For example, Judaism, Christianity, and Islam all encourage literacy and abstract though. Without those you can't read the holy book.

It also can promote it indirectly. If you are running off of a lunar calendar, you are going to need astronomy, and if you have astronomy you are going to need math. If you are a proselytizing religion, with plans to run to a global empire, you are going to navigation and accounting – more math.

If you are a pretentious group that wants to conquer the world using the internet and explosive, you are going to need to know math and chemistry – another banned subject.

Or maybe I think radical nut jobs are smarter than I think they are.

Comment: Re:WTF? (Score 1) 952

by alexander_686 (#47929155) Attached to: ISIS Bans Math and Social Studies For Children

That is true if the person had only daughters and sons by a single, was widowed, an only child, did not have grandkids, and was an orphan. Parents, siblings, half-siblings, grandchildren, and wives all have a claim. When you have polygamy, with multiple wives and kids over decades, things get crazily complex. It makes the issues of America's "blended families" seem simple.

As a point of reference – though not exactly on point – try to figure out who the next king of Saudi Arabia is. IIRC there are 700 first cousins that are in line for the throne.

Comment: Re:WTF? (Score 2) 952

by alexander_686 (#47927769) Attached to: ISIS Bans Math and Social Studies For Children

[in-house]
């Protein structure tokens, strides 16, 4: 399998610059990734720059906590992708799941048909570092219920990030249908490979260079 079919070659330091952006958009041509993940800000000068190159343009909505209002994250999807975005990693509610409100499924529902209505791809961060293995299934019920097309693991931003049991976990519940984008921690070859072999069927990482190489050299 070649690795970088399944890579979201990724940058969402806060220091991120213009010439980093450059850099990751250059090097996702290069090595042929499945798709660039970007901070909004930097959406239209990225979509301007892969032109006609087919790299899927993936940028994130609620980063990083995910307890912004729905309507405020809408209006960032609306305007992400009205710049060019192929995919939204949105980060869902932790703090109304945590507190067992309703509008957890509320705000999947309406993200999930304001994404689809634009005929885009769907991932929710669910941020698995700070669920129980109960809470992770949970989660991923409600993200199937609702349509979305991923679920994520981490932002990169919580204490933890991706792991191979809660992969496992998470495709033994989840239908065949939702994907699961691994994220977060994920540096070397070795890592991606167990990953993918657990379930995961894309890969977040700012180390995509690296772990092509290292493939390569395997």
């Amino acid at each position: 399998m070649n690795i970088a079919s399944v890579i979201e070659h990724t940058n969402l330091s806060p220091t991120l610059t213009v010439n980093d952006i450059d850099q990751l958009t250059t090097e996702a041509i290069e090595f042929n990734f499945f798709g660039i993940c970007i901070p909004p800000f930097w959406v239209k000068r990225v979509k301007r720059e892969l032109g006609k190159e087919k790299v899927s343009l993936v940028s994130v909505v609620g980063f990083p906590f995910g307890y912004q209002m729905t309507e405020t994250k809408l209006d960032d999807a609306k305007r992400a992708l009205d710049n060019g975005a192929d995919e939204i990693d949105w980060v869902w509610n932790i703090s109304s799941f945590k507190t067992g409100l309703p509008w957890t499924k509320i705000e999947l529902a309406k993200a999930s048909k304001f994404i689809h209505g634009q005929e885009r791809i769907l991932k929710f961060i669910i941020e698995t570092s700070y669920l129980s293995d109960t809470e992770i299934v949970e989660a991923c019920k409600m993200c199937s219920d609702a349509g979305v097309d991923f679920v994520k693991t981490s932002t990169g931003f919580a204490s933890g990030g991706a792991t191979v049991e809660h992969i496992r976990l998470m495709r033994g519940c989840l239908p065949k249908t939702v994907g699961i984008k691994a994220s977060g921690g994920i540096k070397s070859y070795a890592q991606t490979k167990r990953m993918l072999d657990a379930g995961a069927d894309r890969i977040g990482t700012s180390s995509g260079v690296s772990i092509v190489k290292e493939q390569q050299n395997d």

It is a little unexpected.

Islam, but obviously not this particular splinter, has a long and glorious history of cultivating math and science. Specifically, they invented some aspects of linear algebra to solve inheritance issue – the Koran is very specific on how much the various wives and children get.

Comment: Re:double non-taxation (Score 4, Insightful) 323

by alexander_686 (#47920359) Attached to: New Global Plan Would Crack Down On Corporate Tax Avoidance

You are way off on this.


It takes advantage of weakness in Irish law that allows companies to not pay taxes on subsidiaries that are outside Ireland.

IIRC, the US, Ethopia, and Eritrea are the only countries that charge taxes on foreign subsidiaries, so it is not a weakness exculsive to Ireland. And if you think about it, it is rational not to tax the foreign subsidiary. If a profit is earned in country X, country X shoudl get the tax. If not you get the complex and ineffectual of the US.

Second, what you are talking about about abusive transfer payments, not about the "Double Irish", which this treaty is trying to fix. Ireland is not some great "loop hole", just low taxes. And by "Double Irish" I think you really mean the "Double Dutch", which requires a Irish and Dutch subsidary - they recognize income differently. This is, since they have different standards on when to declare income from whom they can structure income so it is never recognized by the tax authority. That is a true loop hole.

Comment: Re:Ads (Score 1) 330

by alexander_686 (#47914731) Attached to: Microsoft To Buy Minecraft Maker Mojang For $2.5 Billion